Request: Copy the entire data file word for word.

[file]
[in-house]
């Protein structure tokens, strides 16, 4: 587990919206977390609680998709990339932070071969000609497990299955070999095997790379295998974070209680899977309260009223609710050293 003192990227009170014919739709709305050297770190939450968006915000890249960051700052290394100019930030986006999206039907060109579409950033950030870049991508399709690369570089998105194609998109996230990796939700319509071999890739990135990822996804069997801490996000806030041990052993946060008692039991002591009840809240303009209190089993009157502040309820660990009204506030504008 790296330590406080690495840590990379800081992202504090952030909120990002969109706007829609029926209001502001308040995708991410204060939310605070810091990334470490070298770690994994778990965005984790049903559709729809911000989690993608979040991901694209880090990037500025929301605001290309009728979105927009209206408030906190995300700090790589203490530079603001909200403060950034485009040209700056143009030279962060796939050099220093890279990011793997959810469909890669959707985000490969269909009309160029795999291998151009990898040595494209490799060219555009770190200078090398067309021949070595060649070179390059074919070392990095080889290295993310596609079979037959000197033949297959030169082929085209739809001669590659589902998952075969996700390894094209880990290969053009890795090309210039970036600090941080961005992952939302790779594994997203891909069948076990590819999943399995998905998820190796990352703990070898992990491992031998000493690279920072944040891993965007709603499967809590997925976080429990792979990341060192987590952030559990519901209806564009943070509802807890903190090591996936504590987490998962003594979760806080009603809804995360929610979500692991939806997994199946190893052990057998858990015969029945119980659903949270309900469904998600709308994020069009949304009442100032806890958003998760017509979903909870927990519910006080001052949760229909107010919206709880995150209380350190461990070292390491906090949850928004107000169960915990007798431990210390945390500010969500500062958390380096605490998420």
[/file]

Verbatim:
[in-house]
């Protein structure tokens, strides 16, 4: 587990919206977390609680998709990339932070071969000609497990299955070999095997790379295998974070209680899977309260009223609710050293 003192990227009170014919739709709305050297770190939450968006915000890249960051700052290394100019930030986006999206039907060109579409950033950030870049991508399709690369570089998105194609998109996230990796939700319509071999890739990135990822996804069997801490996000806030041990052993946060008692039991002591009840809240303009209190089993009157502040309820660990009204506030504008 790296330590406080690495840590990379800081992202504090952030909120990002969109706007829609029926209001502001308040995708991410204060939310605070810091990334470490070298770690994994778990965005984790049903559709729809911000989690993608979040991901694209880090990037500025929301605001290309009728979105927009209206408030906190995300700090790589203490530079603001909200403060950034485009040209700056143009030279962060796939050099220093890279990011793997959810469909890669959707985000490969269909009309160029795999291998151009990898040595494209490799060219555009770190200078090398067309021949070595060649070179390059074919070392990095080889290295993310596609079979037959000197033949297959030169082929085209739809001669590659589902998952075969996700390894094209880990290969053009890795090309210039970036600090941080961005992952939302790779594994997203891909069948076990590819999943399995998905998820190796990352703990070898992990491992031998000493690279920072944040891993965007709603499967809590997925976080429990792979990341060192987590952030559990519901209806564009943070509802807890903190090591996936504590987490998962003594979760806080009603809804995360929610979500692991939806997994199946190893052990057998858990015969029945119980659903949270309900469904998600709308994020069009949304009442100032806890958003998760017509979903909870927990519910006080001052949760229909107010919206709880995150209380350190461990070292390491906090949850928004107000169960915990007798431990210390945390500010969500500062958390380096605490998420």